I find my preferred editor is Brackets. Used to use Kate, still like it a bit better (NOTHING handles opening multiple projects/documents as well as Kate did), but I don't use KDE anymore and Kate was getting a bit buggy for a while anyway. Both are text editors with a few IDE features -- syntax highlighting, tabs, stuff like that. Unfortunately even they generally try to be too goddamn clever these days. Who the hell thought it was a good idea to code with friggin' AUTOCORRECT and why do even the most basic text editors enable that by default now? They don't do it for text, but they do it for code...what the hell? I'm sick of typing a loop only to have the script fail because my editor decided it needed to throw in some extra loop closures for me. Who are these systems designed for? What coder is such an atrocious typist that typing a damn closing parenthesis is something that needs to be automated? All that does for me is break my concentration and waste effort...I've gotta type it, then I've gotta notice something went weird and reanalyze the line I just typed to get everything matched up again. I cannot conceive of any reason why anyone could possibly believe that was a good feature to implement, let alone making it default behavior...

          Of course, I do mostly scripting languages lately, so there aren't many full IDEs available and the more advanced features aren't needed. I occasionally do some Java but nothing big...I wouldn't consider writing a LARGE (ie, more than just me) Java project without using Eclipse...but I also wouldn't use Eclipse without disabling a bunch of garbage that just gets in the way. A learning curve is one thing; unpredictably doing shit on its own that the operator did not intend is something else entirely.

          I like "The Unix Philosophy". I like small tools that do one thing and do it well. I don't want a software development walled-garden "ecosystem", I want *tools*. It's like at work we use this software called Informatica, it's kind of a drag-and-drop IDE for large database ETL operations. And it's the worst thing I've ever worked with, because if their tools don't have a feature you need, you're just screwed. It outputs code as XML files, and if you export the exact same code twice you'll end up with two different files. It'll output stuff in different orders, give components different names, add or remove extra null attributes on tags...if you want to compare changes between two versions the only option is load them both in the IDE and manually compare one section at a time. Their IDE doesn't have any kind of diff feature and the exported XML is too variable to use standard tools like diff. And even the features it does have don't work -- you'll open a transformation, copy some text from it, close it and open the find box and paste that same text right in there...and it won't find it. If you have specific text to find you can kinda do that in notepad on the XML, then you've gotta trace back the hierarchy, which will give you something that you can put into the Informatica find function that it *might* be able to work with, then you can go back there to try to look at the actual code...it's a goddamn mess. Not to mention that most configuration values can be changed or overridden multiple places, without any indication of which one is actually going to be used...but that's another topic probably.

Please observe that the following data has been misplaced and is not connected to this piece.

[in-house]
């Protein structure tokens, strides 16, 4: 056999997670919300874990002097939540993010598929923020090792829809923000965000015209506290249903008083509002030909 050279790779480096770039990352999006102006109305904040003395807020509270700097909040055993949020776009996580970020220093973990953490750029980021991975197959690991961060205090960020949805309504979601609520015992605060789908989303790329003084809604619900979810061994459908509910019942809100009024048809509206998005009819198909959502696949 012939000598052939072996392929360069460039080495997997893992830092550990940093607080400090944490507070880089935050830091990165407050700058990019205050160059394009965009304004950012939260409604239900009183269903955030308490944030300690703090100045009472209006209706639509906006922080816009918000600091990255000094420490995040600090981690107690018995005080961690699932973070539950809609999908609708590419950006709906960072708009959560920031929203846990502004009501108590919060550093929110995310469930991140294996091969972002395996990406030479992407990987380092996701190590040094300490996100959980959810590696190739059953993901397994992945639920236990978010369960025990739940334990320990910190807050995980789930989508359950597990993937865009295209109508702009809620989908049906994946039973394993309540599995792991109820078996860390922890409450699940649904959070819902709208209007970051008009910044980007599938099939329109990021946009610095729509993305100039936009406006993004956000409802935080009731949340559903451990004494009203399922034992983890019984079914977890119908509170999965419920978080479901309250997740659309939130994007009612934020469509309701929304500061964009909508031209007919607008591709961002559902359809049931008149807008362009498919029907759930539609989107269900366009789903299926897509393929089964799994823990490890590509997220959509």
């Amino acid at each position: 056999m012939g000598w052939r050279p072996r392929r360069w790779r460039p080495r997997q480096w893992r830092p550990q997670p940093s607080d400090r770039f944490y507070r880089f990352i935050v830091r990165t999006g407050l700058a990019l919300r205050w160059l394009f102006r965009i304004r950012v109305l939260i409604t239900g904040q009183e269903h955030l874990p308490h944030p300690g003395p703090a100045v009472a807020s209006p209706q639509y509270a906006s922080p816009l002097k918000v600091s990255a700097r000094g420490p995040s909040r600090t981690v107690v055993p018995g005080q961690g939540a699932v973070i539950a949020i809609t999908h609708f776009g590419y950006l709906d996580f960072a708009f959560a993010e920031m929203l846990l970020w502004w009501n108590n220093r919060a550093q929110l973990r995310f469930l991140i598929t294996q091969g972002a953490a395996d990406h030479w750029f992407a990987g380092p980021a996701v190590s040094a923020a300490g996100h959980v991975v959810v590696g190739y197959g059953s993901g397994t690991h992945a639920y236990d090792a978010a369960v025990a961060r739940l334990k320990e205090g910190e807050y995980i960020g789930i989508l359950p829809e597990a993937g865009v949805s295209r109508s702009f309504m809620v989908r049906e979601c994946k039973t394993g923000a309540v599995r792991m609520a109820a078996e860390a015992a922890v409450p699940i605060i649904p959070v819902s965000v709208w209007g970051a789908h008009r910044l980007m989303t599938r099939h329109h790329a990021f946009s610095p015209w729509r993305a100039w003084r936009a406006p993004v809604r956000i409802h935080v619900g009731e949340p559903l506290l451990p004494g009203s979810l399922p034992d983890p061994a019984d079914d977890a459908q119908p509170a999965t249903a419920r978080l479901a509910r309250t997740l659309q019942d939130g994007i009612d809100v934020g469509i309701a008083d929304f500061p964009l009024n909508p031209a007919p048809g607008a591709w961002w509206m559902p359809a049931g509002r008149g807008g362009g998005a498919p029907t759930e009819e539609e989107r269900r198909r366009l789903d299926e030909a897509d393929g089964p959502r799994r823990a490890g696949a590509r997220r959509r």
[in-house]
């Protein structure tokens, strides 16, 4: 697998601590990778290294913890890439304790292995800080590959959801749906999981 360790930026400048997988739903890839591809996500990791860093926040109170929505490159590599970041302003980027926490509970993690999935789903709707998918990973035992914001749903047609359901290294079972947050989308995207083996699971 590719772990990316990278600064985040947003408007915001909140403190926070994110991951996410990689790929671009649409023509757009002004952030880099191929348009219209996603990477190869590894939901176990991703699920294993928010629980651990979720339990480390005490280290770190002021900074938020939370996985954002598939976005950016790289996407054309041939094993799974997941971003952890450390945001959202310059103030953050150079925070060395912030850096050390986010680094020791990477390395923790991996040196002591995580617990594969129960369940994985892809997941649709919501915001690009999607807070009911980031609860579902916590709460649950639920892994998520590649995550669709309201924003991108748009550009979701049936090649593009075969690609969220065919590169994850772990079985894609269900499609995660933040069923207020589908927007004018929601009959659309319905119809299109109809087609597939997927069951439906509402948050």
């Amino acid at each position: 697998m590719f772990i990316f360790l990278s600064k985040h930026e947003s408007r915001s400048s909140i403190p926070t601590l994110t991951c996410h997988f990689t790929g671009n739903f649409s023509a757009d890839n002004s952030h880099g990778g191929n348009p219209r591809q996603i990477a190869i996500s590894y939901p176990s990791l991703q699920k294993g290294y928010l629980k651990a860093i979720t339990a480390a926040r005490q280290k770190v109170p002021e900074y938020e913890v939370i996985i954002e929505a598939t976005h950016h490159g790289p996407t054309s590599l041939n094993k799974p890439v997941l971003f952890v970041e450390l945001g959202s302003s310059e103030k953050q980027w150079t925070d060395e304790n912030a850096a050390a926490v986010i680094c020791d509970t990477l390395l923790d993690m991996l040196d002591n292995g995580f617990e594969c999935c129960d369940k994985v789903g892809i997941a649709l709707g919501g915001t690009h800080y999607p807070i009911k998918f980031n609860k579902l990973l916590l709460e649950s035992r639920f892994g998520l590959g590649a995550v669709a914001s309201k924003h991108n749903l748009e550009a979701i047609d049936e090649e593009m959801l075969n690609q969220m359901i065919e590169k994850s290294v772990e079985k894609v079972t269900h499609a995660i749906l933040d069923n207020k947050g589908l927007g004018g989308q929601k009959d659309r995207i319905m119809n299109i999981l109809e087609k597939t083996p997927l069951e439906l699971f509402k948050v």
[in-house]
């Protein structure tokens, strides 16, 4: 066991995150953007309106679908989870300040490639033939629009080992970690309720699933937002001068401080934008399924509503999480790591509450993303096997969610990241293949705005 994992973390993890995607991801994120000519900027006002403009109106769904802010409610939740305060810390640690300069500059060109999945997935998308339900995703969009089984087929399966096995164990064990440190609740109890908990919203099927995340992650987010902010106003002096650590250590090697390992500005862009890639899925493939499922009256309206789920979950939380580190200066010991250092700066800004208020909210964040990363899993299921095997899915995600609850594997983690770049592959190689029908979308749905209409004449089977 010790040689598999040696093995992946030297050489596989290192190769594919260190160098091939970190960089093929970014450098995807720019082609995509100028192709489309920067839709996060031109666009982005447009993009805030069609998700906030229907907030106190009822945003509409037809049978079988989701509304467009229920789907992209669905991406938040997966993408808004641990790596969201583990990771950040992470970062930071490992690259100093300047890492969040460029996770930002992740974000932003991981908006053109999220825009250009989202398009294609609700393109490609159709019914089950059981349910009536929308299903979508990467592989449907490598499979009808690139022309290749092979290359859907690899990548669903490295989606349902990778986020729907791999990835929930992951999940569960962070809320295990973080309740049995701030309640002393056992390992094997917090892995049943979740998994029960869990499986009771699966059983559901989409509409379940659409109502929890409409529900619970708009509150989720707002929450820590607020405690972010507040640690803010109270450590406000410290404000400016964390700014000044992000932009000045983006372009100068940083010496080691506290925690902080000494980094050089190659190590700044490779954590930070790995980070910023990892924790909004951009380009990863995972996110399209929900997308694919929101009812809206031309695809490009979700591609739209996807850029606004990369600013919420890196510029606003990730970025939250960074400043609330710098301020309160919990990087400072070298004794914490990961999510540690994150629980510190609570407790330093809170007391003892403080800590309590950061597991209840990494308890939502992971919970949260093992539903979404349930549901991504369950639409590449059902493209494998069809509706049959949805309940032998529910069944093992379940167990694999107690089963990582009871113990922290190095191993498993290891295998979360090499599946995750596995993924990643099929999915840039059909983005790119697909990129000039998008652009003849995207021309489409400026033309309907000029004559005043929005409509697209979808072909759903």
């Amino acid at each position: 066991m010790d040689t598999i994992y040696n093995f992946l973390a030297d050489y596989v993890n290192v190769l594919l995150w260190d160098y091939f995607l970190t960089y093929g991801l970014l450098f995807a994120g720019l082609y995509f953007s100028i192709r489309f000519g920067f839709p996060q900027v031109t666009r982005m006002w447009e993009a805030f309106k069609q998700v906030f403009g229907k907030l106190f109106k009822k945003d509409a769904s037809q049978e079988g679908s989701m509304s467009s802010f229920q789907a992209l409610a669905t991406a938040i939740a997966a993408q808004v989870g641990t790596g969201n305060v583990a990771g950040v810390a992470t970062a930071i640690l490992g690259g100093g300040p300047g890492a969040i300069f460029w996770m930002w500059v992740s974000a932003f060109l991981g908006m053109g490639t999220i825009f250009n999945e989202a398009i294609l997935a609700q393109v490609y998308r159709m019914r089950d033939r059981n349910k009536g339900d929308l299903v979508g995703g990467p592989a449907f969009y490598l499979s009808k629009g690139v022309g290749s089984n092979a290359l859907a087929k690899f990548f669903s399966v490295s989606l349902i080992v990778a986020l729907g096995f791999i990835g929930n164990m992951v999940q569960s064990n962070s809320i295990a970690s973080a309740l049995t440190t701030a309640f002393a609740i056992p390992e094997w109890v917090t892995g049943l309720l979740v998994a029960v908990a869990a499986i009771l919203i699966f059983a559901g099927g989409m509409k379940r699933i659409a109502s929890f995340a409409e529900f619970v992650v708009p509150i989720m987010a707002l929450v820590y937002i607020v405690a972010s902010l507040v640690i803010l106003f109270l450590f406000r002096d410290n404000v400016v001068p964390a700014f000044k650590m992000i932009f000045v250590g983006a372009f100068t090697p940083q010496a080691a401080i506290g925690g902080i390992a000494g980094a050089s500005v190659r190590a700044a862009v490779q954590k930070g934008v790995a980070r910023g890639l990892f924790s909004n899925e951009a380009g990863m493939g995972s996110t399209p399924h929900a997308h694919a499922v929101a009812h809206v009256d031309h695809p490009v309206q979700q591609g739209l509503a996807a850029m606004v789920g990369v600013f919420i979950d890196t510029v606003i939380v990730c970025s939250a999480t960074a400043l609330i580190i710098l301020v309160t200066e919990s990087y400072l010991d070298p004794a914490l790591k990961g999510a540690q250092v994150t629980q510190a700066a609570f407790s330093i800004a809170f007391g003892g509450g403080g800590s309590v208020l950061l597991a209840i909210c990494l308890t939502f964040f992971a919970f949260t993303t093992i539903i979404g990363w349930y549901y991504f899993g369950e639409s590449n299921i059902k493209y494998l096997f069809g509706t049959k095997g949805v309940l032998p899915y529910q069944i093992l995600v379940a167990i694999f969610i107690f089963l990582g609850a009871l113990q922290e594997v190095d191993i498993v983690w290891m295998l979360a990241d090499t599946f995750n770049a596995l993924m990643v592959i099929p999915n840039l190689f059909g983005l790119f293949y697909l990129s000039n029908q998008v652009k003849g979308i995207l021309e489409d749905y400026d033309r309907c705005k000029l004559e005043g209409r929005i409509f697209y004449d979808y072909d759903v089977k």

Highly integrated environments also tend to be highly restrictive. They only help if you want to work exactly the way they expect you to work. Sometimes that can be an advantage I suppose...for large projects you want consistency in coding styles and tools so if you build the project such that it forces a particular IDE, and that IDE forces particular tools and styles, that solves that issue. Like my problems with Informatica...I'm pissed that I can't use diff, but I'm probably the only person here who would even bother to try. Everyone else just goes "Can't find what changed, let's schedule a meeting." But for a *personal project*, I want to work the way I want to work, fuck the IDE that's trying to get in my way.

          • (Score: 2) by tangomargarine on Tuesday June 06 2017, @02:55PM

            by tangomargarine (667) on Tuesday June 06 2017, @02:55PM (#521343)

            I'm sick of typing a loop only to have the script fail because my editor decided it needed to throw in some extra loop closures for me. Who are these systems designed for? What coder is such an atrocious typist that typing a damn closing parenthesis is something that needs to be automated? All that does for me is break my concentration and waste effort...I've gotta type it, then I've gotta notice something went weird and reanalyze the line I just typed to get everything matched up again. I cannot conceive of any reason why anyone could possibly believe that was a good feature to implement, let alone making it default behavior...

            It's kind of weird -- auto-parentheses seem natural to me in Eclipse, but when I enabled a mode in emacs to do it, it drove me nuts for a couple days until I turned it off again. Maybe it's a C++ vs Java thing, or a workflow difference...

            It's too bad code tags in emacs (the equivalent of F3 in Eclipse) look like such a mess. This being a Linux tool, of course there are 3 or 4 different ways to do it.